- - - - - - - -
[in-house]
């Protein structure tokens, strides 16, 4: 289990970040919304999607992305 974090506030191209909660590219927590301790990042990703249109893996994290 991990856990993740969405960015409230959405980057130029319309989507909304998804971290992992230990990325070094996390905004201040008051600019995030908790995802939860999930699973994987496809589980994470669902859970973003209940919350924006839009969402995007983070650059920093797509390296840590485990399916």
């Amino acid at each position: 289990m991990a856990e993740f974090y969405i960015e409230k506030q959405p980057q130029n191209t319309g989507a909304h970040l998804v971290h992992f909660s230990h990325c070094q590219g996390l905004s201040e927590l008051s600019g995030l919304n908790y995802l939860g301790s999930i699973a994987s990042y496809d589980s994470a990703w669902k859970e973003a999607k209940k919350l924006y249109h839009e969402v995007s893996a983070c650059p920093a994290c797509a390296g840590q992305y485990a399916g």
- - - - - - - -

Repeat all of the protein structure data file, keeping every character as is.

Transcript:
[in-house]
């Protein structure tokens, strides 16, 4: 289990970040919304999607992305 974090506030191209909660590219927590301790990042990703249109893996994290 991990856990993740969405960015409230959405980057130029319309989507909304998804971290992992230990990325070094996390905004201040008051600019995030908790995802939860999930699973994987496809589980994470669902859970973003209940919350924006839009969402995007983070650059920093797509390296840590485990399916």
């Amino acid at each position: 289990m991990a856990e993740f974090y969405i960015e409230k506030q959405p980057q130029n191209t319309g989507a909304h970040l998804v971290h992992f909660s230990h990325c070094q590219g996390l905004s201040e927590l008051s600019g995030l919304n908790y995802l939860g301790s999930i699973a994987s990042y496809d589980s994470a990703w669902k859970e973003a999607k209940k919350l924006y249109h839009e969402v995007s893996a983070c650059p920093a994290c797509a390296g840590q992305y485990a399916g």